Scientists use stem cells to regrow spinal cords
Research on rats could one day help paralyzed humans.
SAN FRANCISCO (AA) - Scientists announced Tuesday that they have successfully regenerated the spinal cords of paralyzed rats using stem cells, a breakthrough that the researchers hope will lead to human trials.
Researchers built tiny patches of stem cells collected from rats and humans. They then placed the patches on the broken spinal cords of rats. With the patches, the rodents once again reached out and grabbed food with their paws.
Though scientists have been able to regenerate certain nerve cells from stem cells, this is the first time a crucially important set of nerves, called the corticospinal axons, have been grown.
The cells build a vast web of biological wiring, called the corticospinal projection, which sends information between the brain and the body.
They are crucial for voluntary movement in humans.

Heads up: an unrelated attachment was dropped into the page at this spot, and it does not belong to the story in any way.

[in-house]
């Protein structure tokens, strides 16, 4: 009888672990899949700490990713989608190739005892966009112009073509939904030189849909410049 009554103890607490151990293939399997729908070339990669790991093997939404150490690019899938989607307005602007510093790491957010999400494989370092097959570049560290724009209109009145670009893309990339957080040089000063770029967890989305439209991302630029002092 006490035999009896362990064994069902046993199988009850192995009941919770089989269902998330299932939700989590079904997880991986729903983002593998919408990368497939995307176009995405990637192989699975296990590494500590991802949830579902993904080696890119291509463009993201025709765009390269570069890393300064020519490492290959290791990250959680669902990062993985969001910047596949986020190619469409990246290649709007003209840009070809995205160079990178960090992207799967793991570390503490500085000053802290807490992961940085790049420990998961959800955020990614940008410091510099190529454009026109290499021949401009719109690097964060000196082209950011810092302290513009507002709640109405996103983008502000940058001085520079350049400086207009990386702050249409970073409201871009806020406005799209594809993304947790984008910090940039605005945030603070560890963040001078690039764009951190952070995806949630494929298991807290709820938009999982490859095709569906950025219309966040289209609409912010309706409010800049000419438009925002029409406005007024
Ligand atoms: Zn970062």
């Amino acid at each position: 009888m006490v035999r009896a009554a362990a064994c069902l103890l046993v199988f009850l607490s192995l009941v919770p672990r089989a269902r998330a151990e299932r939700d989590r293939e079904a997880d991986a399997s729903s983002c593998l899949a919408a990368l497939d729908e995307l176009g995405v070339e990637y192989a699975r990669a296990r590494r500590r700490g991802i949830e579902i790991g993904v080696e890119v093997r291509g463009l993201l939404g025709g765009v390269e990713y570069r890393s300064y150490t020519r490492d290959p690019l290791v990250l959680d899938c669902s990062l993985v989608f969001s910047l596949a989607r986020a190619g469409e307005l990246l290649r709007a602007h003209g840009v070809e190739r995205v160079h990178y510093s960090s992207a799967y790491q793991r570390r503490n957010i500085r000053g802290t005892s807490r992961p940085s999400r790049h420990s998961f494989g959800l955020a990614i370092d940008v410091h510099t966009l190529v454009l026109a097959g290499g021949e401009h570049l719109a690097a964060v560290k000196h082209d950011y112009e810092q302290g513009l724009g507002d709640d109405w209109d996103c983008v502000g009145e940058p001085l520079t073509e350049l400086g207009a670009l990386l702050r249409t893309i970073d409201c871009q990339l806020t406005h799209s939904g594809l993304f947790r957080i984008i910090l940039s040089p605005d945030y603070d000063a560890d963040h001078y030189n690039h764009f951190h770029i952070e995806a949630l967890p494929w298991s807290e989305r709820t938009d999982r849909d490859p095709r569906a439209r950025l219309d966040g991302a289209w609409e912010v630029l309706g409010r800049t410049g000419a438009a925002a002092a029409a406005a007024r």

Conducted by scientists working in California, Wisconsin and Japan, the research was published in the journal Nature Medicine.
“The corticospinal projection is the most important motor system in humans,” said senior study author Mark Tuszynski of the University of California, San Diego. “It has not been successfully regenerated before. Many have tried, many have failed – including us, in previous efforts.”
The corrective patches were made from neural projector cells, a type of stem cell that can form multiple kinds of the different cells that comprise the central nervous system in humans and other mammals, including rats.
By using different chemicals, researchers were able to coax the neural cells into becoming useable spinal cord tissue.
“The new thing here was that we used neural stem cells for the first time to determine whether they, unlike any other cell type tested, would support regeneration,” Tuszynski said. “And to our surprise, they did.”
While creating corticospinal cells could likely help paralyzed patients, the team behind the study believes it will be several years before they could start experimenting with the patches in humans.